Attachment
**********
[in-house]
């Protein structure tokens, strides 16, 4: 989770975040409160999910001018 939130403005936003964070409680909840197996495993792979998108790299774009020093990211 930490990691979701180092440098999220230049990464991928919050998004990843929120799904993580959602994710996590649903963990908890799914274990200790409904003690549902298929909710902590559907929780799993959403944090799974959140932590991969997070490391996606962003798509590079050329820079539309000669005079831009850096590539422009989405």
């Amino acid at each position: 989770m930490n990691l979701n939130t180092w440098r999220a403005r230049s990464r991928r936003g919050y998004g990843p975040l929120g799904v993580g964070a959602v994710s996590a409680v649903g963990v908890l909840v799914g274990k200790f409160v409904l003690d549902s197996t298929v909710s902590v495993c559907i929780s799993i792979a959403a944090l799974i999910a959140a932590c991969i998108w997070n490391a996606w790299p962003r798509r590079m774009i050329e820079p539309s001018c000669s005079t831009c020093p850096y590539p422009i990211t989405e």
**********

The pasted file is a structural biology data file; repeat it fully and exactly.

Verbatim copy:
[in-house]
């Protein structure tokens, strides 16, 4: 989770975040409160999910001018 939130403005936003964070409680909840197996495993792979998108790299774009020093990211 930490990691979701180092440098999220230049990464991928919050998004990843929120799904993580959602994710996590649903963990908890799914274990200790409904003690549902298929909710902590559907929780799993959403944090799974959140932590991969997070490391996606962003798509590079050329820079539309000669005079831009850096590539422009989405």
């Amino acid at each position: 989770m930490n990691l979701n939130t180092w440098r999220a403005r230049s990464r991928r936003g919050y998004g990843p975040l929120g799904v993580g964070a959602v994710s996590a409680v649903g963990v908890l909840v799914g274990k200790f409160v409904l003690d549902s197996t298929v909710s902590v495993c559907i929780s799993i792979a959403a944090l799974i999910a959140a932590c991969i998108w997070n490391a996606w790299p962003r798509r590079m774009i050329e820079p539309s001018c000669s005079t831009c020093p850096y590539p422009i990211t989405e």